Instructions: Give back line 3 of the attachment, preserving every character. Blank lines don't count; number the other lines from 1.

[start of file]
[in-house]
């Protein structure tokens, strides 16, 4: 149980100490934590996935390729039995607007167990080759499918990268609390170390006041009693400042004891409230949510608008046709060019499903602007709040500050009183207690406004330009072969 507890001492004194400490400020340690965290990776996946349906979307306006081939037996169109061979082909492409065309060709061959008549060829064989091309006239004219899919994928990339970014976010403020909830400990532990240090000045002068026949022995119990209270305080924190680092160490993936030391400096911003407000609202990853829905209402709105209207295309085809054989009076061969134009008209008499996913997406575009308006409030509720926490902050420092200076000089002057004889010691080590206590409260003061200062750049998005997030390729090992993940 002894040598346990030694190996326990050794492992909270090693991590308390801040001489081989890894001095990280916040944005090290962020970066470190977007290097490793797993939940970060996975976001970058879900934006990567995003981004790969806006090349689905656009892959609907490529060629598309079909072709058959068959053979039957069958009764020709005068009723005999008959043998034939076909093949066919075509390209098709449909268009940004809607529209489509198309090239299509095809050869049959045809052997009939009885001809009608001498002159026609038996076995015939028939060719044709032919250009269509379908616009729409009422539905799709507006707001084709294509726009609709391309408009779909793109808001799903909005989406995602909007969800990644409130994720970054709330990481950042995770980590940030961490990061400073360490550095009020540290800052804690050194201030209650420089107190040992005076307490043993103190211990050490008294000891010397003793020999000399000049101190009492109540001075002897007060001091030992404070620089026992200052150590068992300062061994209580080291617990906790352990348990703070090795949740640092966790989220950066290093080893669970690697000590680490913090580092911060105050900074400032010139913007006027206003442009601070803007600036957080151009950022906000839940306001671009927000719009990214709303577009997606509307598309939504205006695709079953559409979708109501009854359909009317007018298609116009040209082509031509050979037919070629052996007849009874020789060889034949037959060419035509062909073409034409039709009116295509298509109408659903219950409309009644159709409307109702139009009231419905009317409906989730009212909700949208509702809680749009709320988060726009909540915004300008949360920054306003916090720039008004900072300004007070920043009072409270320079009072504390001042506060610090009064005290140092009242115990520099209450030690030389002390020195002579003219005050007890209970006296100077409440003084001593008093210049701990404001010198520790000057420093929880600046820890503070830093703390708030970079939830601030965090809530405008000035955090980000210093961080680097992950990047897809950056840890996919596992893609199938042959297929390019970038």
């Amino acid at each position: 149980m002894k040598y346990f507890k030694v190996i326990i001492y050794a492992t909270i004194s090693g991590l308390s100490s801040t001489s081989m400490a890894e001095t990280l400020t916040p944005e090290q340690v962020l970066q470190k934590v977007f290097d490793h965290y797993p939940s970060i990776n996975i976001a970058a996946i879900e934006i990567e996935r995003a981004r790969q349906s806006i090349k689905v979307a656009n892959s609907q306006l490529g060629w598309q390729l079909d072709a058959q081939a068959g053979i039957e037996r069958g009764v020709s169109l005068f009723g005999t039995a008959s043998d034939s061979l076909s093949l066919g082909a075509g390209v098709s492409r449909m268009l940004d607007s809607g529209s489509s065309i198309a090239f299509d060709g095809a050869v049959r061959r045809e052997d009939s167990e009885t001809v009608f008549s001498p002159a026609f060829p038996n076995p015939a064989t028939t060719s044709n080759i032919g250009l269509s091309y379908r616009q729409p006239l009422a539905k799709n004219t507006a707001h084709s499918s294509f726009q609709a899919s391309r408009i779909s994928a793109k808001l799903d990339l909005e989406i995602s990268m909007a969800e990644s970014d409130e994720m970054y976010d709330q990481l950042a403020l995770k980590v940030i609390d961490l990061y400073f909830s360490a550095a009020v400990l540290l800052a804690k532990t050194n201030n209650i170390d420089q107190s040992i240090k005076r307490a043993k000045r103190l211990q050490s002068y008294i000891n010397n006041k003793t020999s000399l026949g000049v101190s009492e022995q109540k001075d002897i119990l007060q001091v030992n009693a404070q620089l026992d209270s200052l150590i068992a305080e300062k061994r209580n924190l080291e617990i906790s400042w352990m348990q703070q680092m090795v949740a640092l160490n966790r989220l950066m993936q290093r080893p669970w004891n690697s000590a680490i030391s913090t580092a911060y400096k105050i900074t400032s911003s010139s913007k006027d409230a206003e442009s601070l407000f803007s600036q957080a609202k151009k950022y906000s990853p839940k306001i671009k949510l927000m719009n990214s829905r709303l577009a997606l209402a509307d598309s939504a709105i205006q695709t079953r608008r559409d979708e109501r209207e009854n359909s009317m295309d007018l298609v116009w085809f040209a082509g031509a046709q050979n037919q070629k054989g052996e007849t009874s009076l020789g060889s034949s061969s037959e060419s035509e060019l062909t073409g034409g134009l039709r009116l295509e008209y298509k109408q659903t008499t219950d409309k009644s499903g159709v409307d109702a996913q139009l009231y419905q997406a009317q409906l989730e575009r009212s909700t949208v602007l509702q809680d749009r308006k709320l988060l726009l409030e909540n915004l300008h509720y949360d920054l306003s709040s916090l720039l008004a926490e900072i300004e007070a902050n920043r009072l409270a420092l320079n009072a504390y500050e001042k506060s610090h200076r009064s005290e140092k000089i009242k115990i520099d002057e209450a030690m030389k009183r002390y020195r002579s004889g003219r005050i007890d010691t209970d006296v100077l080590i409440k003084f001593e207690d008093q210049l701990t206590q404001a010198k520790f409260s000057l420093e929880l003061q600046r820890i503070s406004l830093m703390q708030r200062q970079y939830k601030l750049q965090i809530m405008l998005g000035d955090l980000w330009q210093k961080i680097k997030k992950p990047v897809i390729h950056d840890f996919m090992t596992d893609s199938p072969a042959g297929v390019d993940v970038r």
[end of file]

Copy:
């Amino acid at each position: 149980m002894k040598y346990f507890k030694v190996i326990i001492y050794a492992t909270i004194s090693g991590l308390s100490s801040t001489s081989m400490a890894e001095t990280l400020t916040p944005e090290q340690v962020l970066q470190k934590v977007f290097d490793h965290y797993p939940s970060i990776n996975i976001a970058a996946i879900e934006i990567e996935r995003a981004r790969q349906s806006i090349k689905v979307a656009n892959s609907q306006l490529g060629w598309q390729l079909d072709a058959q081939a068959g053979i039957e037996r069958g009764v020709s169109l005068f009723g005999t039995a008959s043998d034939s061979l076909s093949l066919g082909a075509g390209v098709s492409r449909m268009l940004d607007s809607g529209s489509s065309i198309a090239f299509d060709g095809a050869v049959r061959r045809e052997d009939s167990e009885t001809v009608f008549s001498p002159a026609f060829p038996n076995p015939a064989t028939t060719s044709n080759i032919g250009l269509s091309y379908r616009q729409p006239l009422a539905k799709n004219t507006a707001h084709s499918s294509f726009q609709a899919s391309r408009i779909s994928a793109k808001l799903d990339l909005e989406i995602s990268m909007a969800e990644s970014d409130e994720m970054y976010d709330q990481l950042a403020l995770k980590v940030i609390d961490l990061y400073f909830s360490a550095a009020v400990l540290l800052a804690k532990t050194n201030n209650i170390d420089q107190s040992i240090k005076r307490a043993k000045r103190l211990q050490s002068y008294i000891n010397n006041k003793t020999s000399l026949g000049v101190s009492e022995q109540k001075d002897i119990l007060q001091v030992n009693a404070q620089l026992d209270s200052l150590i068992a305080e300062k061994r209580n924190l080291e617990i906790s400042w352990m348990q703070q680092m090795v949740a640092l160490n966790r989220l950066m993936q290093r080893p669970w004891n690697s000590a680490i030391s913090t580092a911060y400096k105050i900074t400032s911003s010139s913007k006027d409230a206003e442009s601070l407000f803007s600036q957080a609202k151009k950022y906000s990853p839940k306001i671009k949510l927000m719009n990214s829905r709303l577009a997606l209402a509307d598309s939504a709105i205006q695709t079953r608008r559409d979708e109501r209207e009854n359909s009317m295309d007018l298609v116009w085809f040209a082509g031509a046709q050979n037919q070629k054989g052996e007849t009874s009076l020789g060889s034949s061969s037959e060419s035509e060019l062909t073409g034409g134009l039709r009116l295509e008209y298509k109408q659903t008499t219950d409309k009644s499903g159709v409307d109702a996913q139009l009231y419905q997406a009317q409906l989730e575009r009212s909700t949208v602007l509702q809680d749009r308006k709320l988060l726009l409030e909540n915004l300008h509720y949360d920054l306003s709040s916090l720039l008004a926490e900072i300004e007070a902050n920043r009072l409270a420092l320079n009072a504390y500050e001042k506060s610090h200076r009064s005290e140092k000089i009242k115990i520099d002057e209450a030690m030389k009183r002390y020195r002579s004889g003219r005050i007890d010691t209970d006296v100077l080590i409440k003084f001593e207690d008093q210049l701990t206590q404001a010198k520790f409260s000057l420093e929880l003061q600046r820890i503070s406004l830093m703390q708030r200062q970079y939830k601030l750049q965090i809530m405008l998005g000035d955090l980000w330009q210093k961080i680097k997030k992950p990047v897809i390729h950056d840890f996919m090992t596992d893609s199938p072969a042959g297929v390019d993940v970038r």